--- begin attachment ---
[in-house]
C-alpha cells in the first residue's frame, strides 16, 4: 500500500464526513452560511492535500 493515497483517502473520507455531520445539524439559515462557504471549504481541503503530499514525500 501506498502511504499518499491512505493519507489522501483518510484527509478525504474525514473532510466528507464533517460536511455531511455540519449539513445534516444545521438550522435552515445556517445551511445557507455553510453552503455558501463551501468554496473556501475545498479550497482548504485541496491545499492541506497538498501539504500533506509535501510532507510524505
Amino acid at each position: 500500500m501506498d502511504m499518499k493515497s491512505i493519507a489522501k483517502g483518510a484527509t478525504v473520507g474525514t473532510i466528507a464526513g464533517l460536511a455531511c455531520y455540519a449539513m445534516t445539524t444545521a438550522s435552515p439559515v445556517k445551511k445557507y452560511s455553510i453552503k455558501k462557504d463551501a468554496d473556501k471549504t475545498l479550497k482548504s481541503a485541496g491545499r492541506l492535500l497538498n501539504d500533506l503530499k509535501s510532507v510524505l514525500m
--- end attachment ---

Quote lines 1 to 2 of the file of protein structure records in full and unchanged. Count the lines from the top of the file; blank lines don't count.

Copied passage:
[in-house]
C-alpha cells in the first residue's frame, strides 16, 4: 500500500464526513452560511492535500 493515497483517502473520507455531520445539524439559515462557504471549504481541503503530499514525500 501506498502511504499518499491512505493519507489522501483518510484527509478525504474525514473532510466528507464533517460536511455531511455540519449539513445534516444545521438550522435552515445556517445551511445557507455553510453552503455558501463551501468554496473556501475545498479550497482548504485541496491545499492541506497538498501539504500533506509535501510532507510524505